Used Dacia Sandero (2013-present) long-term test review: report 3
The Dacia Sandero has long been a price point winner in the What Car? new car awards, but is it a great second-hand purchase? We have four months to find out...
The car 2018 Dacia Sandero 0.9 TCe Comfort
Run by Max Adams, used cars reporter
Why it’s here To find out if a ‘good value’ new car can be a great-value used one
Needs to Prove its worth against other used small cars
Price when new £10,890 (including £1095 worth of options) Value on arrival £8990 Value now £8413 (trade price with no options) Miles on arrival 3395 Mileage now 5181 Official economy 45.6mpg (WLTP) Test economy 41.2mpg
28 June 2019 – Sandero in the city
The Sandero is back from its brief spell away from me. It seems that a service and a reset were all that was needed to deal with the 'warning light malfunction' that I mentioned in the previous update. The issue hasn’t reappeared, so all seems well once again with our Dacia.
After I’ve gotten any car back from being serviced, I like to check the oil level. So, the first thing I did when the Sandero returned was to get under the bonnet, which is self-supported by a gas strut, by the way, and not the usual stick; usually you'd see such thoughtful touches only on more expensive cars such as the Audi A3.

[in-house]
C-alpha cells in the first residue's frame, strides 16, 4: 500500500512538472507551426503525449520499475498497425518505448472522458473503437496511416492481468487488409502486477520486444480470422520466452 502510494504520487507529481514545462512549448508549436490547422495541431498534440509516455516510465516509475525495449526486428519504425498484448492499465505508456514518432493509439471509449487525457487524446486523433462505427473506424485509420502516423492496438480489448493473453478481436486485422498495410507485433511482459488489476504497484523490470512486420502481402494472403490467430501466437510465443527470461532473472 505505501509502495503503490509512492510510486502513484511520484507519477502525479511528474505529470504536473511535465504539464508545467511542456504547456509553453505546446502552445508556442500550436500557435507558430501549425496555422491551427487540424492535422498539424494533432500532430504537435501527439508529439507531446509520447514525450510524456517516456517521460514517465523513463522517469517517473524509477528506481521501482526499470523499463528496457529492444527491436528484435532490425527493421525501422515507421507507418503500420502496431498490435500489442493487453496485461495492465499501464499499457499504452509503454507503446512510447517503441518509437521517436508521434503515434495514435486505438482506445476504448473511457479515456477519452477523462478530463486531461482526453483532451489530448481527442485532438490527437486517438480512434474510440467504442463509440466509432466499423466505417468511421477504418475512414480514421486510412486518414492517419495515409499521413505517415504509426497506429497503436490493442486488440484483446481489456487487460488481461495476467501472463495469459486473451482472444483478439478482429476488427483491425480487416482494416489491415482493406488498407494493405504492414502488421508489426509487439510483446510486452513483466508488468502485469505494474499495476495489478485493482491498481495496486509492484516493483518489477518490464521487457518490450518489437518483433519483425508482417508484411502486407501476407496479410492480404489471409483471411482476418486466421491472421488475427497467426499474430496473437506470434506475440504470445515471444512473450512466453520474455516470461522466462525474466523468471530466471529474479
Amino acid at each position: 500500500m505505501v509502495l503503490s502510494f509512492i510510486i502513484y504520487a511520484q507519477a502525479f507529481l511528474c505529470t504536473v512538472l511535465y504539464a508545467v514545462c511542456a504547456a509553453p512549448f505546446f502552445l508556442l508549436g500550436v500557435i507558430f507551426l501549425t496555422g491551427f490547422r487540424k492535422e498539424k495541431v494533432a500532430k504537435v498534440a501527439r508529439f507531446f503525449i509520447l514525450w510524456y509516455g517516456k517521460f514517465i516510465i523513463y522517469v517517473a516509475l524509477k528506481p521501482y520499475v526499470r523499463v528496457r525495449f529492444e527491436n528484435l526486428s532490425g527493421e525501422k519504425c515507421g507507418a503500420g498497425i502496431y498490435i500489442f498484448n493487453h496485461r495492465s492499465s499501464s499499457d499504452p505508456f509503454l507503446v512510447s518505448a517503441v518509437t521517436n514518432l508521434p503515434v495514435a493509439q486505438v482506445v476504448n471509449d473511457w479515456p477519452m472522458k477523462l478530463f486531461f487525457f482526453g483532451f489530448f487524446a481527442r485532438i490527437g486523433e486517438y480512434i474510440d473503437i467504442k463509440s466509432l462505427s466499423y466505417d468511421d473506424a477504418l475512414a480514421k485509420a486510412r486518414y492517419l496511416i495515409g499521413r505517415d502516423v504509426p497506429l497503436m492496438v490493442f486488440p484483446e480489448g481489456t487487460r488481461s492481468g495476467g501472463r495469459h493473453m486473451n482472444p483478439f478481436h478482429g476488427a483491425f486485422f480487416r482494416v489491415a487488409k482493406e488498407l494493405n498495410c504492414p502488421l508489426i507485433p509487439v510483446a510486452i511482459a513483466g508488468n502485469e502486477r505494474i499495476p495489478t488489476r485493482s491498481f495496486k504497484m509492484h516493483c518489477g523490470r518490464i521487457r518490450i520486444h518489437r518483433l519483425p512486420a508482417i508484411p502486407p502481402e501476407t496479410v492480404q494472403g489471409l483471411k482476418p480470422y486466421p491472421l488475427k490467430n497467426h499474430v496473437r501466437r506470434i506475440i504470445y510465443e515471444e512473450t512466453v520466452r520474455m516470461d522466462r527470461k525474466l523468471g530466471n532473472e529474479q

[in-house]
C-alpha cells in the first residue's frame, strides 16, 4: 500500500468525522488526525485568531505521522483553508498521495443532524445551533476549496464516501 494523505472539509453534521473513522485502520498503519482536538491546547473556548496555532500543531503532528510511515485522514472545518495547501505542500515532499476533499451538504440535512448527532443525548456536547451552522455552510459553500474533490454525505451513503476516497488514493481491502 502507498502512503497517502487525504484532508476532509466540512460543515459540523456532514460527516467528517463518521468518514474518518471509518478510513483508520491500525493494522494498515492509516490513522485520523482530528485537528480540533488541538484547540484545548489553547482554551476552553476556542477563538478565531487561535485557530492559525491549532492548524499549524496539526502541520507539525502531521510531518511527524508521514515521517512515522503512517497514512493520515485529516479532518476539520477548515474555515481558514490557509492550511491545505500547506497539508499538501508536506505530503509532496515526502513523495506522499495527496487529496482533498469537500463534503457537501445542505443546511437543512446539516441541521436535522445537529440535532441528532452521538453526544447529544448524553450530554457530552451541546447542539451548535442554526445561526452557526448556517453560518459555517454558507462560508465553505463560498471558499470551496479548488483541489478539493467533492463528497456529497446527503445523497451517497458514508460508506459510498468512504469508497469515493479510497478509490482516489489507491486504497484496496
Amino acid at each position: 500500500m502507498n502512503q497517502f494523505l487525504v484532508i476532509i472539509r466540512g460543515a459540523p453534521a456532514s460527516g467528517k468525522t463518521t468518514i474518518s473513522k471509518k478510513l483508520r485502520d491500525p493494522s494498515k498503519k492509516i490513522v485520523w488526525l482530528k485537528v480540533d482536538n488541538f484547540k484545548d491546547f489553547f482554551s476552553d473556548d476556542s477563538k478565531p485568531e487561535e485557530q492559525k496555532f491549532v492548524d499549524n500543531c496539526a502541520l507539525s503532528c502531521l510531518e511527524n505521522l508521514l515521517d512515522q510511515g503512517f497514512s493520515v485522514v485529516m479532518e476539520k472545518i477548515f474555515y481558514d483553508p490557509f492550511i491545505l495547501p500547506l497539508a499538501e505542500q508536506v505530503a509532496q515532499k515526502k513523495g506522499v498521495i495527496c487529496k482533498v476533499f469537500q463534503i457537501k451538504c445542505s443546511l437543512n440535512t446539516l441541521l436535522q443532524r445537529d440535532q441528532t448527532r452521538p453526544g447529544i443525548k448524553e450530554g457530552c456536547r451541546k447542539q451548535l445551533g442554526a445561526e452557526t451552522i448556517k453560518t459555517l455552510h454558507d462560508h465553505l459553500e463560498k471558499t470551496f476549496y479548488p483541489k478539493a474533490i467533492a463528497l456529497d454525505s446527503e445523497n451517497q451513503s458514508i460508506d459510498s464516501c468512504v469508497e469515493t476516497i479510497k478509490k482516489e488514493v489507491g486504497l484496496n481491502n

The process of checking the oil is fairly straightforward. You wait around five to 10 minutes for the levels to settle after running the engine, remove the dipstick, wipe off the oil, replace, then remove again to get a level.
Unfortunately, the dipstick tube is actually curved at the top in a Sandero, and this means that you leave a layer of oil behind on the inside of the tube when you remove the stick initially. This then ends up back on the stick when you drag it back out and therefore can make it tricky to get an accurate indication of how much oil you have.
In other news, I took the Sandero into the City of London last week for an evening event. Since the Sandero is a Euro 6 petrol car, I didn’t have to pay for the ULEZ, so aside from some traffic, it seemed like a sensible thing to do. Besides, it was a ‘school night’ anyway and the trains running out to the sticks where I live become annoyingly infrequent at night.
On the whole, the car coped well with the cut and thrust of London traffic, but you can be caught out by the rather pronounced turbo lag at times when you need to merge into busy traffic. The steering is both heavy for a small car these days and quite slow, meaning a lot of arm twirling is required when making tight turns and to avoid buses. This isn’t normally an issue on my commute down the M3, so those who mostly stick to motorways and A-roads probably won’t notice this.
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